Chocolate Sticks


Dark chocolate Ritter Sport

One of my favorite things about drinks is the garnish.  When I first started exploring cocktails I was skipping them, normally it’s a lot of work for just two people.  Eventually I gave in and did the work, the drinks completely changed.  It’s funny how much a strip of orange peel, or a twist of lemon can change a drink.

My latest adventure involved creating chocolate sticks to serve in a Forbidden Cocktail – it was tons of fun, both figuring out how to make them, and stirring my drink with them.

I started with Ritter Sport squares.  I had to ask my wife what kind of chocolate to use since she was the experienced one.  I came home with a few different varieties, but settled on the dark chocolate.

I set up a home-made double boiler on the stove – which just involves a small pot full of water, and a metal mixing bowl sitting on top of it.  I broke up the squares and tossed them in to the bowl and waited for it to heat up.

The chocolate melts fairly quickly, I didn’t have to wait long for it to melt and start giving off a pleasant chocolaty aroma.

Homemade chocolate double boiler

My wife (the former bartender) told me that they used to just drizzle chocolate on a cookie sheet in a wavy line.  That would make a flimsy but serviceable chocolate stick, but I wanted something more substantial.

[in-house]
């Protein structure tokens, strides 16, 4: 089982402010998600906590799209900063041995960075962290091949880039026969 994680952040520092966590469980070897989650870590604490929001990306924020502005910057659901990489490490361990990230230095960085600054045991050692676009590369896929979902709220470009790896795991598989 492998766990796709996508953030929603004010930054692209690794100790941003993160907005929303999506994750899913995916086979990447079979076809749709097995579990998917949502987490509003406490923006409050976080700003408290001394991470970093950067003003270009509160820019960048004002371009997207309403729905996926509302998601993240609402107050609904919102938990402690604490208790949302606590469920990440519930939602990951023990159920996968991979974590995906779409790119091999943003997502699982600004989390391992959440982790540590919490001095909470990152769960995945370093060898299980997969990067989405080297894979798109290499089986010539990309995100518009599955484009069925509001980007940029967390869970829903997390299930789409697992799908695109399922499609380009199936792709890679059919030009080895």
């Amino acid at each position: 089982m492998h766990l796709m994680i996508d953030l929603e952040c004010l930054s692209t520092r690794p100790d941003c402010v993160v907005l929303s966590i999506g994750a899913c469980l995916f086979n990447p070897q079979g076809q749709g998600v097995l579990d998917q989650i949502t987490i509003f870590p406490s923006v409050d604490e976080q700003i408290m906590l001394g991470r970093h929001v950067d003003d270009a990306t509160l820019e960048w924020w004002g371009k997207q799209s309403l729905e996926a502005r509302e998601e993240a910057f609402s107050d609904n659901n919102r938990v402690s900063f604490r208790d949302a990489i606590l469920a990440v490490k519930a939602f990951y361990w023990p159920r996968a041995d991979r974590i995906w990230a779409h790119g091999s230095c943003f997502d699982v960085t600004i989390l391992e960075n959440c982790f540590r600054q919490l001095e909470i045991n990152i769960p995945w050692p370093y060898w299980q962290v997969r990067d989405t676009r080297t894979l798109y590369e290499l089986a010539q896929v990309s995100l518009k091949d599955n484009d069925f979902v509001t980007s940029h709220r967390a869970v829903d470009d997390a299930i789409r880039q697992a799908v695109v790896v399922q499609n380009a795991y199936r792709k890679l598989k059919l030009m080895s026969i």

Once it was dripping off the spoon I prepared my chosen mold.  I’d searched through my available options and when I found the Sigg Bottle icecube tray, (Mine aren’t exactly like those, but basically the same) it was too perfect.  Normally this holds ice for our water bottles, but it was the exact shape I had envisioned.  They are rounded at the bottom and will make a slightly curved finished product.

Chocolate with mold prepared

I started by spraying the tray with PAM cooking spray, and let it sit till it had mostly dried.  I’m sure you can use any other kind of anti-stick spray (or it may not even be necessary) but I didn’t want to take any chances.

I used the spoon to ladle the chocolate in to the slots until the very bottoms were covered.  The single square of chocolate was enough for the whole tray of ice cubes.  I’d actually opened a second chunk of chocolate in preparation of there not being enough, but I didn’t end up using it.

I left the chocolate to cure in the mold outside of the freezer.  I was worried chilling it too quickly would cause problems – my wife mentioned something about it cracking or making white streaks or something, so I left it out on the counter.  It took ages to finally set, in fact the next day some of the chocolate was still soft.  I think leaving it out, or leaving it too close to the stove, or maybe greasing the tray might have made the chocolate not want to harden.  Eventually I peeled them all out of the tray (some were harder then others) and put them out on a plate with the “wet” sides exposed.

Finished product

Eventually they all hardened, and they turned out awesome.  It’s hard to see from the above picture, but they are flat on the top and rounded on the bottom.  The tops aren’t perfectly smooth because the chocolate didn’t end up settling, but stayed how I’d swirled it (I’ll know for next time).  I used two for our drinks, and put the rest in the freezer for next time.